An “incident” damaged an under-construction building Thursday near‘s underground Natanz nuclear enrichment facility, though it did not affect its centrifuge operations or cause any release of radiation, a spokesman said.
The affected building, described as an “industrial shed,” was above ground and not part of the enrichment facility itself, said Behrouz Kamalvandi, a spokesman for the Atomic Energy Organization of Iran. However, both Kamalvandi and Iranian nuclear chief Ali Akbar Salehi rushed after the fire to Natanz, which has been targeted in sabotage campaigns in the past.
Outside experts, however, said a building seriously damaged in the fire appeared to be a newly constructed centrifuge construction facility. The state-run IRNA news agency quoted Kamalvandi as saying there was “no need for concern” over the incident.
Fire near underground nuclear enrichment facility: Iran downplays ‘incident’
Iranian officials downplayed the incident – the third prominent industrial accident in the country in recent days – though the BBC’s Farsi service said it received an email before the news of the fire was made public from a purported dissident group taking credit for what it said was an attack.
US satellite data showed an explosion or fire large enough to be detected from space breaking out at a building above the underground Natanz nuclear enrichment facility in central Isfahan province just after 2am.
Read more: US-Iran nuclear deal: Ball back in US court
Iran’s top security body said Friday it had determined the cause of an “accident” at a nuclear site but declined to release details, citing security reasons. “Investigations by relevant bodies have accurately determined the cause of the accident at… Natanz nuclear complex,” said a spokesman for Iran’s Supreme National Security Council, referring to one of the country’s main uranium enrichment plants.
“Due to certain security concerns the cause and details of this accident will be announced at the proper time,” state news agency IRNA quoted Keyvan Khosravi as saying.
The Islamic republic’s nuclear body said the incident happened Thursday at a warehouse under construction at the complex in central Iran, saying it caused no casualties or radioactive pollution.
Iran’s Atomic Energy Organization gave no further details, but Natanz governor Ramezan-Ali Ferdowsi told the Tasnim news agency that a fire had broken out at the site.
Footage later played on state media showed a brick building lined with ventilators with parts of its roof apparently blown off and the surrounding ground littered with debris. An image released by the AEOI appeared to show scorch marks and a door blasted from its hinges.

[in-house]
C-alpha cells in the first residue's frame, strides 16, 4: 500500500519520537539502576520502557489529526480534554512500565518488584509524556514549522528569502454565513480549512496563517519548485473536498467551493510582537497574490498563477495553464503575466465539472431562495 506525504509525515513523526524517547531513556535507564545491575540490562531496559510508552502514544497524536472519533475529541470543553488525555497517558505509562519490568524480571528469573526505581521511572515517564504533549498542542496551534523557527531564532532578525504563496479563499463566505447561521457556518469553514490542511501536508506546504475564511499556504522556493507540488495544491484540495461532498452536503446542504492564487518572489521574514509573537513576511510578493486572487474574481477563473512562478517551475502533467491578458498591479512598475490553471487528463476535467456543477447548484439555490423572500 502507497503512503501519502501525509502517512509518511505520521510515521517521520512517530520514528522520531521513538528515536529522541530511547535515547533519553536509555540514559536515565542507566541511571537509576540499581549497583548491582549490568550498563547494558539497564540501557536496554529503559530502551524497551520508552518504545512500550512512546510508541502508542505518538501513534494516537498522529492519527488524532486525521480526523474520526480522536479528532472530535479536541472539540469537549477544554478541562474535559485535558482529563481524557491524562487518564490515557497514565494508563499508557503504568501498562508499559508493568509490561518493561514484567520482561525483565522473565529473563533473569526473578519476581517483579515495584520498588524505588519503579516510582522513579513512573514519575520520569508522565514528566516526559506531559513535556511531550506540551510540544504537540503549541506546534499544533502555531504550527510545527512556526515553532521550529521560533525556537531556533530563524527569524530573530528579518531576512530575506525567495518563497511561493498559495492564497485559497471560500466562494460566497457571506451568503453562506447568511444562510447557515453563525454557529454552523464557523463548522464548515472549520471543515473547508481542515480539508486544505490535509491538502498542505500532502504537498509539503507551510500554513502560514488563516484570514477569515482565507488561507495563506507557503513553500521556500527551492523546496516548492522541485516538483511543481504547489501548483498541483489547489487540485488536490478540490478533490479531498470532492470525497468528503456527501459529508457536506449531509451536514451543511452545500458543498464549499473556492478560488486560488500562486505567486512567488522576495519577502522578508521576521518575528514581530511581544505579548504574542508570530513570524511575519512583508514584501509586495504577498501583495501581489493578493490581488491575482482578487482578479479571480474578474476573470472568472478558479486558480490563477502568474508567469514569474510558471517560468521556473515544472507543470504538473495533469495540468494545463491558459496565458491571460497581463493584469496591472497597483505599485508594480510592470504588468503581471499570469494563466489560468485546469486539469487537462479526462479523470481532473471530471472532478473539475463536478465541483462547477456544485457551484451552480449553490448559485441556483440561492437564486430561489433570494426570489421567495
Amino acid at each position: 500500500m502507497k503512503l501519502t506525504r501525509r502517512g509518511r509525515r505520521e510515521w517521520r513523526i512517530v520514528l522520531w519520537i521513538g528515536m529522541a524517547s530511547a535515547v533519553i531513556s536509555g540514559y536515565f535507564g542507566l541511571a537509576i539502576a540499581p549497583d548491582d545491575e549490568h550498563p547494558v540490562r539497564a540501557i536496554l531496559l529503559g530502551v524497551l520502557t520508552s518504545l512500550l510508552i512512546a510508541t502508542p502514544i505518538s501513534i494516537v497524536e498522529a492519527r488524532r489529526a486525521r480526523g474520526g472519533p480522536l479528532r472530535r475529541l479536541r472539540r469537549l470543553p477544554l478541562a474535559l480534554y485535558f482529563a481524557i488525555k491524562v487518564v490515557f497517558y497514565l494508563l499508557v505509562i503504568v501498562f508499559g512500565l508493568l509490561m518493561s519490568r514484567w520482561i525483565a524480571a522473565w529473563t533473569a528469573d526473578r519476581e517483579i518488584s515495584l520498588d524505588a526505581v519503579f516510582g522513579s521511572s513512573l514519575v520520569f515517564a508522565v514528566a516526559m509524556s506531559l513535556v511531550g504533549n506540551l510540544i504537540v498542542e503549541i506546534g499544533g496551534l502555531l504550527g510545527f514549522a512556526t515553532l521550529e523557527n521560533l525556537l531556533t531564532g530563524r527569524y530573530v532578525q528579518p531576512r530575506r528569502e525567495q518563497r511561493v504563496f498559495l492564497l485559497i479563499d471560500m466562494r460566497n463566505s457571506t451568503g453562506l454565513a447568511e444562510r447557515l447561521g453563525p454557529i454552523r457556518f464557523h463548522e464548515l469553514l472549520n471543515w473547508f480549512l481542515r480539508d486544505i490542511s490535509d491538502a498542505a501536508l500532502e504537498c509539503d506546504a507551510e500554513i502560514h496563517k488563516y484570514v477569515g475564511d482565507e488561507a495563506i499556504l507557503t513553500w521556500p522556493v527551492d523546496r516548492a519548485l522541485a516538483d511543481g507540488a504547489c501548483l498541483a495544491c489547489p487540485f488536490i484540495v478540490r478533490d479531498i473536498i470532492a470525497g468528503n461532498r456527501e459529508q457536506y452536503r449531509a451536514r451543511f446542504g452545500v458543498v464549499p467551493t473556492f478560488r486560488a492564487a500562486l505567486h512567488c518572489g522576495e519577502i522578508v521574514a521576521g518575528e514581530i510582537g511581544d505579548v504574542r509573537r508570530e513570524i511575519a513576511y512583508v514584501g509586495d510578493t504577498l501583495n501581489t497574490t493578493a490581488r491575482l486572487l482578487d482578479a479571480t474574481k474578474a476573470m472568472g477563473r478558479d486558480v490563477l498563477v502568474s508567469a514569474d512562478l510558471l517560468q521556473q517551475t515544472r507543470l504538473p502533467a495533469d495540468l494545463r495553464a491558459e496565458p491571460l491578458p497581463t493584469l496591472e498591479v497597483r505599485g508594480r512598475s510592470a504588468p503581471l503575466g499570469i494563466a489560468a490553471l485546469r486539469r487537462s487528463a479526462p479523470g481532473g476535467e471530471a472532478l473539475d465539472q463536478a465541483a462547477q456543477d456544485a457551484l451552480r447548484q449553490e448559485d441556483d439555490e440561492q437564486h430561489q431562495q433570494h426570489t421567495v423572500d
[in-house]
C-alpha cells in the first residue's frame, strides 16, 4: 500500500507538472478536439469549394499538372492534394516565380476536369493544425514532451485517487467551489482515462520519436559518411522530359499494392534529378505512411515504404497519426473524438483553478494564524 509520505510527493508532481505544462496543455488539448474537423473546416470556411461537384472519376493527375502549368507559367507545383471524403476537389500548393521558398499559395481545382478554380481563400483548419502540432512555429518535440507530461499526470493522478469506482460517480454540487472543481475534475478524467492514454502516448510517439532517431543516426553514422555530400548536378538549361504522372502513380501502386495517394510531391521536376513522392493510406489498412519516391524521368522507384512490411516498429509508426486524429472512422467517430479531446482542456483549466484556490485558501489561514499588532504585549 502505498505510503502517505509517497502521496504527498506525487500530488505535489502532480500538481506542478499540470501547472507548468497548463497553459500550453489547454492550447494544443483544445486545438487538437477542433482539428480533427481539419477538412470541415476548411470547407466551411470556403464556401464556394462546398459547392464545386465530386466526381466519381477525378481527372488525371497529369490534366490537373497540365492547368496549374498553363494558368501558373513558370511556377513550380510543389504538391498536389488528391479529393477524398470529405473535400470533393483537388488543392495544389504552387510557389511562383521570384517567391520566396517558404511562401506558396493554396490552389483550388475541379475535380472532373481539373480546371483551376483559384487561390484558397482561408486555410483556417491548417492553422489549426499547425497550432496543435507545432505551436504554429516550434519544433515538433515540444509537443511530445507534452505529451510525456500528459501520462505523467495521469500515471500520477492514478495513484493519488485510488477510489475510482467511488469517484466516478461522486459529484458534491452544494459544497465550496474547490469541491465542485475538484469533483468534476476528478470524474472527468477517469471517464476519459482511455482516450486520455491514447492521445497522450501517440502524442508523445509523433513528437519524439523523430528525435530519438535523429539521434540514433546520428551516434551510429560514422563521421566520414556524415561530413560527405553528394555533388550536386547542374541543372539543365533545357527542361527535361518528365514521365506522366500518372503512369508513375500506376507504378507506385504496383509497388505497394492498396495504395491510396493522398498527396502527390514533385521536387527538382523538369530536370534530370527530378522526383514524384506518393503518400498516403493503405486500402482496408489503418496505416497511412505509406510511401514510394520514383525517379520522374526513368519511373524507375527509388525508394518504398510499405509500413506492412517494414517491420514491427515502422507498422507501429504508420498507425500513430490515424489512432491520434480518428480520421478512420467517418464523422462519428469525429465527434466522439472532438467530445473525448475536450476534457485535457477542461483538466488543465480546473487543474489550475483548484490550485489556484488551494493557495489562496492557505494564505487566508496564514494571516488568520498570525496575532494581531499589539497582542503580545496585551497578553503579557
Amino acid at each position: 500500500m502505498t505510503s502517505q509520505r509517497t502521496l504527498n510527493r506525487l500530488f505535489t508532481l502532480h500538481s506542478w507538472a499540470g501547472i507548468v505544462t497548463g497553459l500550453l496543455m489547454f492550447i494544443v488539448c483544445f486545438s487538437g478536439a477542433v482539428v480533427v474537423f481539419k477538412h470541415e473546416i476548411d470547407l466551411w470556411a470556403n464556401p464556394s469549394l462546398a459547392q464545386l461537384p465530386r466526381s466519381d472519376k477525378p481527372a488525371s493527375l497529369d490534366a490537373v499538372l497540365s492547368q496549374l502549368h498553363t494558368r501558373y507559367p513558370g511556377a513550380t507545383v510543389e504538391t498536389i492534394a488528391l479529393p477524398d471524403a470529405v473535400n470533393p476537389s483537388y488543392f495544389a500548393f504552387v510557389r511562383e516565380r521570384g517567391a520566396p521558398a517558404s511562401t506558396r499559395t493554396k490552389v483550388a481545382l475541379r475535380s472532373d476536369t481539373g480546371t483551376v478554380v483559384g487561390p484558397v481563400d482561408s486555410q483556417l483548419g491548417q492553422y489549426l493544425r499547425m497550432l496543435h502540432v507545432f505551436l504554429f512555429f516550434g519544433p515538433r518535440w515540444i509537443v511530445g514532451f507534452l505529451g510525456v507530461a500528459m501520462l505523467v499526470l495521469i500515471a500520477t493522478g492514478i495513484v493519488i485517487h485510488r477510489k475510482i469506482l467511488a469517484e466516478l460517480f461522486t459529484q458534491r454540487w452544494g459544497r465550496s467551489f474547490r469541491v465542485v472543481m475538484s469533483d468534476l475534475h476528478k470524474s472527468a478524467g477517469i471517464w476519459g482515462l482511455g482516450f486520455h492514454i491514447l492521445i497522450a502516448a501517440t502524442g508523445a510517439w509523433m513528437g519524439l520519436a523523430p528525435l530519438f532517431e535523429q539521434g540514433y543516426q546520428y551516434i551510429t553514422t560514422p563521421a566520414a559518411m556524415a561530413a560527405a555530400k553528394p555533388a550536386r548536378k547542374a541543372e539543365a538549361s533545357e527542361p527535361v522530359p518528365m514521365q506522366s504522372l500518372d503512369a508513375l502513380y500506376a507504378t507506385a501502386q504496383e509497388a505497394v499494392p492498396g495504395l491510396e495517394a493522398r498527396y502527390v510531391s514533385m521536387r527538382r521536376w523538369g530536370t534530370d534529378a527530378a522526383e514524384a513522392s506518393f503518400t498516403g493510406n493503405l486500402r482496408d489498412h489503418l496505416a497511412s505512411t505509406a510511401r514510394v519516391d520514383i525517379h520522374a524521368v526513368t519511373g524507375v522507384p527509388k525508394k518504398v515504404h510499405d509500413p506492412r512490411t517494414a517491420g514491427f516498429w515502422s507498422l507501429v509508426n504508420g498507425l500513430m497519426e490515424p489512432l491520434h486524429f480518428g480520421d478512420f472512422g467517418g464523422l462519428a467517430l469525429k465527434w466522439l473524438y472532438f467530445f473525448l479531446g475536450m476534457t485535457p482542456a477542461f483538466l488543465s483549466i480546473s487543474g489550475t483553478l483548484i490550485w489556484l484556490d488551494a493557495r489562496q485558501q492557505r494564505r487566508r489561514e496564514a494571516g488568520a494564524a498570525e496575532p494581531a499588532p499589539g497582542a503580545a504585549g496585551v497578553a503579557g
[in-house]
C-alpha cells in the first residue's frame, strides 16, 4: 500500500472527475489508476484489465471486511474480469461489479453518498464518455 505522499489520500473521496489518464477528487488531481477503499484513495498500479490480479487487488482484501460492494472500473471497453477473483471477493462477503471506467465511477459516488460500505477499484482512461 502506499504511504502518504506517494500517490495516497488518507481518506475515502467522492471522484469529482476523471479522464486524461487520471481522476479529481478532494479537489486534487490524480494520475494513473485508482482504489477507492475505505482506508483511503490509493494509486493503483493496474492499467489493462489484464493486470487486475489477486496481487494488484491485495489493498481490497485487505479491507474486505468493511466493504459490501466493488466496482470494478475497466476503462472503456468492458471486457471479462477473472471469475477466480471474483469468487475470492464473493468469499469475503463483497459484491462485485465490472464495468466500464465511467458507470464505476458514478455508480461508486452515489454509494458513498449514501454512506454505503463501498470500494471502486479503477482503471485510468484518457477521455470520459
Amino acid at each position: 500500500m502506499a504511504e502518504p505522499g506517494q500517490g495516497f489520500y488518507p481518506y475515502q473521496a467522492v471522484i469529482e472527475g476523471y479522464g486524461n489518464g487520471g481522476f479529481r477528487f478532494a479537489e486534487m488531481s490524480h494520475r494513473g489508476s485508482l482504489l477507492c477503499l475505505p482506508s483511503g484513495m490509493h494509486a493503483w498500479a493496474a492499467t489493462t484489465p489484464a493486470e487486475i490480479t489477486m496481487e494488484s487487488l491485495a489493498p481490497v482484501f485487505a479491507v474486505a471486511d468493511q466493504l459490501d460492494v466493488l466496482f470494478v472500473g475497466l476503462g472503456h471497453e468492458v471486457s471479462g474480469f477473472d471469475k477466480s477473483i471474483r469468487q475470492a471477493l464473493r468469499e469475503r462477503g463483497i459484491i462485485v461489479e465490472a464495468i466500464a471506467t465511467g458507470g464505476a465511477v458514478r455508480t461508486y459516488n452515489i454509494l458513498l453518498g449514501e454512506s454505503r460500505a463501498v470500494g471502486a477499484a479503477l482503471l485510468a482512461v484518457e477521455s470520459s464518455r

“There are physical and financial damages and we are investigating to assess,” Kamalvandi told Iranian state television. “Furthermore, there has been no interruption in the work of the enrichment site. Thank God, the site is continuing its work as before.”
Iran warns its arch-foes Israel and United States
Hours after the announcement on Thursday, IRNA published an editorial warning Iran’s arch-foes against hostile actions, saying that unnamed Israeli social media accounts had claimed the Jewish state was behind the incident.
“Hours after the announcement, Iran’s state news agency IRNA published an editorial warning that ‘if there are signs of hostile countries crossing Iran’s red lines in any way, especially the Zionist regime (Israel) and the United States, https://t.co/9fIIPk1FOa
— Alireza Nader علیرضا نادر (@AlirezaNader) July 2, 2020
“If there are signs of hostile countries crossing Iran’s red lines in any way, especially the Zionist Regime (Israel) and the United States, Iran’s strategy to confront the new situation must be fundamentally reconsidered,” the agency said.
Iran’s nuclear body has yet to provide an explanation for the cause of the incident, which came six days after an explosion near a military complex in Parchin area southeast of Tehran, and rocked the Iranian capital. Authorities blamed that blast on “leaking gas tanks”.
Repeated cases of nuclear ‘incidents’ in Iran
Parchin is suspected of having hosted conventional explosion tests with nuclear applications, which the Islamic republic denies.
Tehran announced in May last year it would progressively suspend certain commitments under a 2015 nuclear deal with major powers, unilaterally abandoned by the United States in 2018 followed by the reimposition of biting sanctions.
Since the US unilaterally pulled out of the nuclear deal in May 2018, the IAEA says Iran has been using Natanz to enrich uranium to about 4.5% purity, above the terms of the nuclear deal but below the weapons-grade threshold. It also has conducted tests on advanced centrifuges, according to the UN atomic agency. However, Tehran has always denied its nuclear programme has any military dimension.
Read more: Iran nuclear deal: How to save it?
Thursday’s fire followed an explosion last Friday that rattled Iran’s capital and came from an area in the eastern mountains that analysts believe hides an underground tunnel system and missile production sites. Iran has blamed the blast on a gas leak in what it describes a “public area”.
Iran: Powerful explosion kills 13 at Tehran clinic https://t.co/L8DxsG3dnw
— Gulf News (@gulf_news) June 30, 2020
Last Tuesday Iranian officials said another explosion, this one at at medical clinic in northern Tehran, left 19 people dead. That blast was also blamed on a gas leak.
AFP with additional input by GVS News Desk
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